Google Fires an AI Researcher; Android users migrate to the iPhone; California runs entirely on renewable energy

Google Fires an AI Researcher;  Android users migrate to the iPhone;  California runs entirely on renewable energy

Tech Highlights:

  • The scientist was allowed to collaborate on a paper disputing those claims after he and other authors expressed doubt, but was dismissed after a resolution committee rejected the paper. The researchers also hoped to bring the issue to Alphabet CEO Sundar Pichai and Alphabet’s board of directors. Google has not revealed why it fired this scientist, but the New York Times reported he had been “terminated with cause.” Apple has a leg up in its competition with Android. While discussing the company’s financial performance in the second quarter of 2022, CEO Tim Cook revealed that the iPhone business grew over five per cent during Q2 2022. Cook also noted that not only was the iPhone performing well but that it was seeing “strong double-digit” growth for people upgrading their iPhone and former Android users switching over to iPhones. Apple reported another record quarter, with $97.3 billion in revenue in Q2 2022. This is a nine per cent increase and a revenue record for its quarter in March.

  • Google fires an AI researcher; Android users switch to iPhone; California runs on 100% renewable energy. Mr. Tom Li Google is laying off AI researchers, Android users are flocking to Apple, and California briefly runs on 100% renewable energy for the first time. Amazon Alexa Trending Hashtag 200 px wide Google Podcasts badge That’s all the tech news that’s currently trending on Hashtag Trending. It’s Wednesday, May 4, and I’m Tom Li, your host. According to the New York Times, Google fired a machine learning scientist about two months ago after the company refused to publish a paper they wrote disputing previous findings that computers could design some chip components more effectively than humans.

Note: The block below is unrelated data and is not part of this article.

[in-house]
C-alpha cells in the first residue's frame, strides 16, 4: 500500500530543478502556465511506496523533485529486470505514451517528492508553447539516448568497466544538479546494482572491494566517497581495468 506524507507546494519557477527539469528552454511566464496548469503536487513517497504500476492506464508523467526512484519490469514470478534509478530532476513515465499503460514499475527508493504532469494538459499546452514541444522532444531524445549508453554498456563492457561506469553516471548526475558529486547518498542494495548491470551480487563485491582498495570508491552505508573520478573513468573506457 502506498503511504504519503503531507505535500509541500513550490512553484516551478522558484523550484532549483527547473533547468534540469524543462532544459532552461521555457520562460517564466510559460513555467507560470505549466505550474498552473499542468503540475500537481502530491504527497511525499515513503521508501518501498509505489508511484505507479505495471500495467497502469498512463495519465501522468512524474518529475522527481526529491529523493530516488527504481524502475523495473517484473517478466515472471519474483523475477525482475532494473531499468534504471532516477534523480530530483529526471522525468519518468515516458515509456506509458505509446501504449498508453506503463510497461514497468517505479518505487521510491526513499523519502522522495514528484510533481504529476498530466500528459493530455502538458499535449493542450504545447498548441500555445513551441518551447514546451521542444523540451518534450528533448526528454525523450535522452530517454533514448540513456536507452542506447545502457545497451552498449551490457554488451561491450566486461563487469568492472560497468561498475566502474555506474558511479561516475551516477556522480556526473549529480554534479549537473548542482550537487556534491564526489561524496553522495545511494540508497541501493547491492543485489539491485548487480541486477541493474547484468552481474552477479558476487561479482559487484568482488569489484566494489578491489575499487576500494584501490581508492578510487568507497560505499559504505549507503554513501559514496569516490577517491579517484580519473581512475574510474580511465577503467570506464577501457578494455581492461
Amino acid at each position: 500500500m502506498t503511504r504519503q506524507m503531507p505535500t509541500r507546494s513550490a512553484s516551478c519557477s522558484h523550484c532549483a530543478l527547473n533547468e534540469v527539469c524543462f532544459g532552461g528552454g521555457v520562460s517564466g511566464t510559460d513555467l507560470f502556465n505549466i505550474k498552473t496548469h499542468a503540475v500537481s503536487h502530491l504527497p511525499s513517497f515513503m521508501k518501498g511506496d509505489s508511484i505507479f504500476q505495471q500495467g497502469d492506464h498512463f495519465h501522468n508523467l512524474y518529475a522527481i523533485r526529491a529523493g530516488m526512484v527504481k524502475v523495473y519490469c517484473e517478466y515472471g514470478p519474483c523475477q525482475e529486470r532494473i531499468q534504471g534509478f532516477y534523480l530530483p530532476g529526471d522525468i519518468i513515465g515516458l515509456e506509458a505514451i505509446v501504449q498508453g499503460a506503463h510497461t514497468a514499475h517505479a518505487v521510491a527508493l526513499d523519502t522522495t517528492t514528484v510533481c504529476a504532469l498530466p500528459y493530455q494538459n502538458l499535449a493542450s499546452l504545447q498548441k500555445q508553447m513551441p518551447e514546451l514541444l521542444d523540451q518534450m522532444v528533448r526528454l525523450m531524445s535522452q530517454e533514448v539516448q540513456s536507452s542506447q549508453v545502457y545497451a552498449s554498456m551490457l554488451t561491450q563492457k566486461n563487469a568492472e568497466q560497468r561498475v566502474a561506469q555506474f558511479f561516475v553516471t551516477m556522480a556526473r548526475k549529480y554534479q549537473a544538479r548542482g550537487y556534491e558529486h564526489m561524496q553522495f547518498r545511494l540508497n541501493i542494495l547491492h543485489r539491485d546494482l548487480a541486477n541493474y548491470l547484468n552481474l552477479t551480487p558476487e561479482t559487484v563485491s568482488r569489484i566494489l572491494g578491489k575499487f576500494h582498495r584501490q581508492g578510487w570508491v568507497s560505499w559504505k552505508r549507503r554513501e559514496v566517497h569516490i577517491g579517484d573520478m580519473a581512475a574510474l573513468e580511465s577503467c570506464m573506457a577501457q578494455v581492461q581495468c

California has achieved a huge milestone, with 100 per cent of the sunny state’s electricity supplied by renewable sources for a short time during the weekend. According to an article by Renew Economy, the California Independent System Operator said the milestone was achieved within a 15-minute period between 2:45 p.m and 3:00 p.m on Saturday, April 30. This marked the first time the massive state has been powered entirely by renewables. Milestones like this have been common in smaller grids such as South Australia, but to achieve this in California, which is one of the world’s largest economies and biggest grids, is extremely significant. When California’s electricity demand passed 18GW at around 2:50 p.m., renewable energy was supplying around 18.6GW, compared to just over 2GW each from nuclear and gas, and 9MW from coal. The main source of renewable energy supply came from solar wind. Geothermal, small hydro, biogas and biomass filled out the remainder.

That’s all the tech news that’s trending right now. Hashtag Trending is a part of the ITWC Podcast network. Add us to your Alexa Flash briefings or your Google Home daily briefing. Make sure to sign up for our Daily IT Wire newsletter to get all the news that matters directly in your inbox every day. Also, catch the next episode of Hashtag Tendances, our weekly Hashtag Trending episode in French, which drops every Thursday morning. If you have a suggestion or a tip, drop us a line in the comments or via email. Thank you for listening, I’m Tom Li.

And now for something different. Occlusion Grotesque is a project exploring what it means to design with nature and on nature’s terms. The project, created by Bjorn Karmann, is an experimental typeface that is carved into the bark of a tree. As the tree grows, it deforms the letters and outputs new design variations which are captured annually. Now, Chapter two, or the next development in the project named Deep Occlusion, explores the typeface as a dataset for an AI to learn how a tree grows and how its designs change over time. According to the project’s website, designing with nature gets particularly interesting once artificial intelligence is introduced to the process. So far, Occlusion Grotesque has been an exercise of depicting the tree’s design, under the rate at which a tree naturally grows. The use of AI could help learn how the tree grows and understand its design decisions in just minutes. “It opens up a ton of questions about how AI might be better at understanding nature than we humans could,” the project creator writes.

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